Colorado has two public universities with enrollments in the tens of thousands. Colorado State University has complied with the state’s licensed-carry statute from the law’s inception in 2003. The University of Colorado at Boulder came into compliance in 2012. Although there was much anxiety among the Boulder faculty about that, the experience there has been the same as at CSU: No students threatening professors over grades, no gunplay during controversial classroom discussions, and no misbehavior by lawfully armed professors.

Some of your colleagues are already legally carrying guns off-campus. Allowing them to do so on-campus — perhaps with extra, rigorous training — will reduce the possibility that a maniac will consider your institution a soft target.


James M. Lang
professor of English
director of the Center for Teaching Excellence
Assumption College

Two years ago, in the wake of the school shootings at Sandy Hook Elementary in Newtown, Conn., I taught an upper-level writing course called “Argument and Persuasion.” Although we discussed a variety of controversial issues that semester, our culminating project, selected by the students and coordinated with another class, was to host a panel discussion open to the entire campus on the subject of gun control. Students in the two courses worked together to lay out the framework for the event, select the panelists, and advertise it to the community.

Entering that event, I held a position that aligned with my politically liberal views: I believed we needed more gun control, and lots of it. Even more fundamentally, I have never understood the American obsession with gun ownership. Guns were no part of my life growing up in the suburbs of Cleveland, and have not been part of my adult life either. If any of my friends or family members own a gun, I don’t know about it. So I had little sympathy or understanding for pro-gun arguments of any kind.

Our panelists included a sociology professor from my campus, a local district attorney, a police detective, and someone from our campus ministry office. I expected to hear plenty of arguments and evidence supporting my convictions that we needed more and stricter gun laws. But that didn’t happen. At the end of the session, I left just as personally opposed to guns as I have ever been, but far less convinced that rhetorical or legal maneuvers in support of gun control would have any real effect on gun violence in America.

The problem, according to our panelists, was not guns — it was poverty, lack of economic opportunity, and a culture of violence in America. We had all of the gun laws we needed; what we lacked were the economic resources and the national will to enforce those laws, not to mention to reduce poverty in our cities, where most gun violence actually occurs. School shootings, as tragic as they are, represent a very tiny fraction of the gun violence that really plagues America in the 21st century.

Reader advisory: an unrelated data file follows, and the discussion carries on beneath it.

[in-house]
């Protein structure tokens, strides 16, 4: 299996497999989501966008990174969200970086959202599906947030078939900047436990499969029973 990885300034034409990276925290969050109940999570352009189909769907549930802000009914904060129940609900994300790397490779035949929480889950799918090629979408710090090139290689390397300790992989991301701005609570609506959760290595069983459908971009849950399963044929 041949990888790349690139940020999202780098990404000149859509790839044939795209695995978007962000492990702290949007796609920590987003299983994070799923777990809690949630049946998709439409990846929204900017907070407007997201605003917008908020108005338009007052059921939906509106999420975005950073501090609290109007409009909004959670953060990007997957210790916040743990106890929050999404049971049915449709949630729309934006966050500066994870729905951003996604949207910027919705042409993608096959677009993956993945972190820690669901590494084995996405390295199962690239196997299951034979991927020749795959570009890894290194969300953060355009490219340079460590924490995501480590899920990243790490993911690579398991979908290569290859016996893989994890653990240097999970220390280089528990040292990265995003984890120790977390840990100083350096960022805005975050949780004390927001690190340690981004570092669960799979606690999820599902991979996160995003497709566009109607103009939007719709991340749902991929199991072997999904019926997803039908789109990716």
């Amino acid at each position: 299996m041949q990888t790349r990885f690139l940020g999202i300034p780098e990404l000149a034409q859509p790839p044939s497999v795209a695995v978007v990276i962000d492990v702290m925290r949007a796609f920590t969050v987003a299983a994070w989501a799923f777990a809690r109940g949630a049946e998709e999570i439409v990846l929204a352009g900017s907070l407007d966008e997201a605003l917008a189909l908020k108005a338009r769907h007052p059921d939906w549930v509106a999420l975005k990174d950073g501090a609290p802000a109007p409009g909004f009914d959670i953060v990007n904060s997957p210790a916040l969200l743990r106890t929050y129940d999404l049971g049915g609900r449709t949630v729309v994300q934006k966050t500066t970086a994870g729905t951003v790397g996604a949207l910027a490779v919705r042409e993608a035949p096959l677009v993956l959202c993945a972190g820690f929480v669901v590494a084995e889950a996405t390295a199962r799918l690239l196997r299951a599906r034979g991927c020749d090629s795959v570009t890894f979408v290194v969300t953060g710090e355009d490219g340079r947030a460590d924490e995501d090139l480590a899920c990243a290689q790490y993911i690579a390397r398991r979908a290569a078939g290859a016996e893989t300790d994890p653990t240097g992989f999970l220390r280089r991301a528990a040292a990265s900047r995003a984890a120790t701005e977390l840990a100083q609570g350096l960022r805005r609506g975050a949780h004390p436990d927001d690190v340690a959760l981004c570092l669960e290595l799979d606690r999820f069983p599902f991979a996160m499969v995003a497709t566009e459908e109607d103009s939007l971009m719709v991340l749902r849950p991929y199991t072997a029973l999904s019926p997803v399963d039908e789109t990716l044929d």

I still have no sympathy for the Second Amendment and other principles of our political and legal system that enable wide gun ownership in America, and would love to see them repealed. At the same time, I recognize that they are the laws of my land, and that those laws extend to the campuses of public universities. I would not endorse a push by public colleges and universities to distance or exempt themselves from other social legislation, such as laws governing hiring practices or sexual assault.

But I also would not teach in a classroom that contained a gun — nor do I believe that any college professor should have to do so. Classrooms should be safe places where students can feel free to voice controversial positions or test out unformed ideas, receive feedback on those positions, and revise and refine them. I would rather have a student articulate his racist views in my classroom, where we can discuss them, than have him hold those views silently throughout his years on campus and carry them, unchanged, into the world after graduation.

Guns in a classroom would act as a deterrent to a safe, open, learning environment. Students might censor themselves from voicing strong positions for fear of angering a gun-toting peer. Gun-free classrooms and campuses may not guarantee that we never experience another school shooting, but they will ensure that classrooms and campuses continue to exist as they should: as safe places for conversation, collaboration, exploration, and creation.

So while I recognize that the law may allow guns in classrooms, I would never allow them in my classroom. If you are like me, that leaves available to you the one option we have whenever our strongest convictions conflict with the law, and we lack the individual ability to change that law through formal legal channels: civil disobedience.

Any hope that we have to reduce gun violence in this country must come from the ground up, with widespread civil disobedience and social movements —not from the top down, with legal efforts that strike me as doomed in our current political climate. On public university campuses, I believe faculty and students should refuse to enter classrooms where guns are allowed, and faculty should never have to teach with a gun in the room. If your economic circumstances allow you to engage in this simple act of civil disobedience, I urge you to take that stand.